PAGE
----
Associated Press file photo
Associated Press file photo
NEW YORK – The stock market is back.
Five-and-a-half years after the start of a frightening drop that erased $11 trillion from stock portfolios and made investors despair of ever getting their money back, the Dow Jones industrial average has regained all the losses suffered during the Great Recession and reached a new high. The blue-chip index rose 125.95 points Tuesday and closed at 14,253.77, topping the previous record of 14,164.53 on Oct. 9, 2007, by 89.24 points.
“It signals that things are getting back to normal,” said Nicolas Colas, chief market strategist at BNY ConvergEx, a brokerage. “Unemployment is too high, economic growth too sluggish, but stocks are anticipating improvement.”
The new record suggests investors who did not panic and sell their stocks in the 2008-09 financial crisis have fully recovered. Those who have reinvested dividends or added to their holdings have done even better. Since bottoming at 6,547.05 on March 9, 2009, the Dow has risen 7,706.72 points or 118 percent.
The Dow record does not include the impact of inflation. Adjusted for that, the Dow would have to reach 15,502 to match its old record.
The Standard and Poor’s 500, a broader index, closed at 1,539.79, 25.36 points from its record.
The last time the Dow hit a record, George W. Bush still had another year as president, Apple had just sold its first iPhone and Lehman Brothers was still in business.
But unemployment was 4.7 percent versus 7.9 percent today, a reminder that stock gains have proved no elixir for the economy.
Still, the Dow high is another sign that the nation is slowly healing after the worst recession since the 1930s. It comes as car sales are at a five-year high, home prices are rising and U.S. companies continue to report big profits.
The stock gains have helped retirement and brokerage accounts held by many Americans recover. That, in turn, has helped push U.S. household wealth nearly back to its peak before the recession, though many in the middle class are still deep in the hole. Most middle-class wealth is tied up in home values, which are still a third below their peak.
Good economic news Tuesday helped lift stocks. Retail sales in the 17 European countries that use the euro rose faster than expected, China’s government said it would support ambitious growth targets, and a report showed U.S. service companies grew last month at their fastest pace in a year.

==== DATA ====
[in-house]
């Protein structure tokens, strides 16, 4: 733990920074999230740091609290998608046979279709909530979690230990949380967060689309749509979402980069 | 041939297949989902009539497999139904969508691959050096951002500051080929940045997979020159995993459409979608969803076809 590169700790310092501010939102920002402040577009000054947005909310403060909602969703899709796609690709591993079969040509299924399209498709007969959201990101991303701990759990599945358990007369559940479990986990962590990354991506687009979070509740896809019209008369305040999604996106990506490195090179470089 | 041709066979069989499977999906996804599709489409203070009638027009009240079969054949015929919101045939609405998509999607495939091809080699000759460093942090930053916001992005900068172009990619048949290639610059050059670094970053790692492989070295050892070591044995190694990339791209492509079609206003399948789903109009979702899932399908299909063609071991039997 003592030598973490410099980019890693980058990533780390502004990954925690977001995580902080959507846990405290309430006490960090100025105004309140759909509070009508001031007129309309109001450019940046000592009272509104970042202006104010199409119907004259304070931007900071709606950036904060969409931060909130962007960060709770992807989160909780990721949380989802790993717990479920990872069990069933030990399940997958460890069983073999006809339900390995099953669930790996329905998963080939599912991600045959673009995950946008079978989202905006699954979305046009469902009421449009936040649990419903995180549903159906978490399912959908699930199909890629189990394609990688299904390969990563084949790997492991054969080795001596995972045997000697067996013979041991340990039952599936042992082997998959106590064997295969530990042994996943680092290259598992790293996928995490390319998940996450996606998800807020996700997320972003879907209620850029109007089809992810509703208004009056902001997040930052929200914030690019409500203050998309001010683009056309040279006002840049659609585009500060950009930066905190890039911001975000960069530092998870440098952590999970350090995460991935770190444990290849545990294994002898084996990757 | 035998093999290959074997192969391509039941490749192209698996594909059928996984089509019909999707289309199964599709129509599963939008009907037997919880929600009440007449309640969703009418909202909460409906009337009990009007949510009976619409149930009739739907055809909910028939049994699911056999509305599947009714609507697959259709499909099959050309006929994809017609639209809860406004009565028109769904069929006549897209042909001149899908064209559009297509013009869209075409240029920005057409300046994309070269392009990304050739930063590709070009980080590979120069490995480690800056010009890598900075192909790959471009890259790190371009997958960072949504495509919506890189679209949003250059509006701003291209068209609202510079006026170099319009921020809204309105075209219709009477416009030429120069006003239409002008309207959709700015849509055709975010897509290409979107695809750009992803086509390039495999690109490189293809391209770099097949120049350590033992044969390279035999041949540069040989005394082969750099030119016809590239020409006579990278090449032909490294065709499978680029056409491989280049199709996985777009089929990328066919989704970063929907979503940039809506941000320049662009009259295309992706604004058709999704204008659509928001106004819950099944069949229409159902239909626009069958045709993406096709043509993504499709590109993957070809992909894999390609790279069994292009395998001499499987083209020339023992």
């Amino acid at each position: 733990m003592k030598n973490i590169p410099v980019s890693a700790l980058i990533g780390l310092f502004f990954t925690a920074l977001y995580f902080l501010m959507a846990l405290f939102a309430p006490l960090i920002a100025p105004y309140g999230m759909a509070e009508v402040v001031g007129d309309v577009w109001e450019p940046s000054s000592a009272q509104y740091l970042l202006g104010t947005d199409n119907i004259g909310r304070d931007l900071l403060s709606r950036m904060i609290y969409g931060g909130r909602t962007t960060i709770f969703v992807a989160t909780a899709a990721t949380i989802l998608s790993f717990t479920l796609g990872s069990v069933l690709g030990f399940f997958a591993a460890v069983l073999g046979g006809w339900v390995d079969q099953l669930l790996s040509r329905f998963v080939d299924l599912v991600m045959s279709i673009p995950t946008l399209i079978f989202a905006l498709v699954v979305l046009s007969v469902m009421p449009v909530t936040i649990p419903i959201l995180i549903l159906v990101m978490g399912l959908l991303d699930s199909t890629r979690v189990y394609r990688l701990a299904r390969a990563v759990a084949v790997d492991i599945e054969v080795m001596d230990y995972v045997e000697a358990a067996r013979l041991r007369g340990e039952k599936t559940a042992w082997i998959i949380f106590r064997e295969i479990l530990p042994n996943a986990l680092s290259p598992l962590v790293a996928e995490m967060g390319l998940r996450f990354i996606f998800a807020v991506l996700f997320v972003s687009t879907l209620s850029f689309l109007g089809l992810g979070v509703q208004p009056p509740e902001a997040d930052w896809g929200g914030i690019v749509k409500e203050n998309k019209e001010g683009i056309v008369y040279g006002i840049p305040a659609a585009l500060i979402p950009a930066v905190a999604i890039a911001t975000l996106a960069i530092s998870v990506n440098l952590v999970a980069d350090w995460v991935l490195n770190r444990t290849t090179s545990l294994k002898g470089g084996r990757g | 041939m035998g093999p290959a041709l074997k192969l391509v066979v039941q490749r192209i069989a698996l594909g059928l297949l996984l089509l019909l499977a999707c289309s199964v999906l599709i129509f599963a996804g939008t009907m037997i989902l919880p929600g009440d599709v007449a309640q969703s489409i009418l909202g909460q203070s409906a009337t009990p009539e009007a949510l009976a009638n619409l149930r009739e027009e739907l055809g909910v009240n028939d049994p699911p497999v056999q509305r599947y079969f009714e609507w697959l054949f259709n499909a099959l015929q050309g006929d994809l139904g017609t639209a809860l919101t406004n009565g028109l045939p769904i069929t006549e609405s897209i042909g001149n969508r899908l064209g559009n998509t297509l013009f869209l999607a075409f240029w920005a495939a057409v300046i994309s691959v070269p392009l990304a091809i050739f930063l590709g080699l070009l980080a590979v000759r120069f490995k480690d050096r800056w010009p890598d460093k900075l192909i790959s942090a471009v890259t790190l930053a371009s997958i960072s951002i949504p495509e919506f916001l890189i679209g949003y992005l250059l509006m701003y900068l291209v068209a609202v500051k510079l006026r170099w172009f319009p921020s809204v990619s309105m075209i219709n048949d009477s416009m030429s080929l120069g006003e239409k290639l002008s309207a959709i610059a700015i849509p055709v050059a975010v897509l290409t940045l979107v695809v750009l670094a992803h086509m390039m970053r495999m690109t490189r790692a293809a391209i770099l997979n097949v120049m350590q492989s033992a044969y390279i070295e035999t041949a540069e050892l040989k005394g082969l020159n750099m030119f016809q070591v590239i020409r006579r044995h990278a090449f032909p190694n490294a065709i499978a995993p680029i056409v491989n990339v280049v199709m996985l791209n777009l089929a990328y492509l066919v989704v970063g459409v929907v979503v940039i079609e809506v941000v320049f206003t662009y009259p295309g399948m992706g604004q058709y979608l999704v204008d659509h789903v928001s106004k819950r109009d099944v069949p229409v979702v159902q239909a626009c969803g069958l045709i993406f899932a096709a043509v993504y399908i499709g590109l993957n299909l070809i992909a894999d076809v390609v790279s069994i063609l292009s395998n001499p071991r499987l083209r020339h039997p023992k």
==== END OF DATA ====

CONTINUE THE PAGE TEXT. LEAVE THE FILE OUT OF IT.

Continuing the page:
In the depths of the recession four years ago, few investors would have predicted such a fast recovery. Some feared another Great Depression. Banks were collapsing, lending was frozen, world trade was plunging, and stocks were in free fall.
“It feels great,” said Marty Leclerc, chief investment officer at Barrack Yard Advisors, an investment firm. In early 2009, when stocks were plummeting, “it looked like Armageddon was nigh. It’s a lot more fun to be in a rising market.”
“People thought we were going to relive the 1930s,” says Robert Buckland, chief global stock strategist at Citigroup. He calls the stock gains since “pretty remarkable.”
From its peak in October 2007 to its bottom in March 2009, the Dow fell 54 percent. That was far less than the nearly 90 percent drop in the Great Depression but scary nonetheless. There had been 11 previous bear markets since World War II and none had reached 50 percent.
One man who stayed calm and didn’t sell was Jay Sachs, 70, a retired computer consultant. In fact, as others scrambled to exit stocks in late 2008, he plunged in more – scooping up drug maker Ely Lilly and Co., health-care products giant Johnson & Johnson and food company General Mills.
“You have to be greedy when others are fearful,” he says, quoting a famous line from billionaire Warren Buffett, who also bought in the panic. Sachs adds, “People are still fearful and that’s a good sign. There’s room for growth.”
He says his portfolio has doubled in value in four years.
As stock rebounds go, this has been an unusually quiet and uncelebrated one. Typically, bull markets are accompanied by rising trading volume, a surge in young companies going public and Internet chatter over hot stocks.
The past four years, none of that has happened.
Adding to the chastened mood is lingering fear among many investors that stock gains can disappear in a flash. Burned by two stock-market crashes in less than a decade, Americans have sold more U.S. stocks than they’ve bought the past four years, nearly unprecedented in a bull market since World War II.
In this run-up, nearly all the buying has come from companies repurchasing their own stock in an effort to boost its value. Companies in the S&P 500 have bought $1.5 trillion since the Great Recession began in December 2007.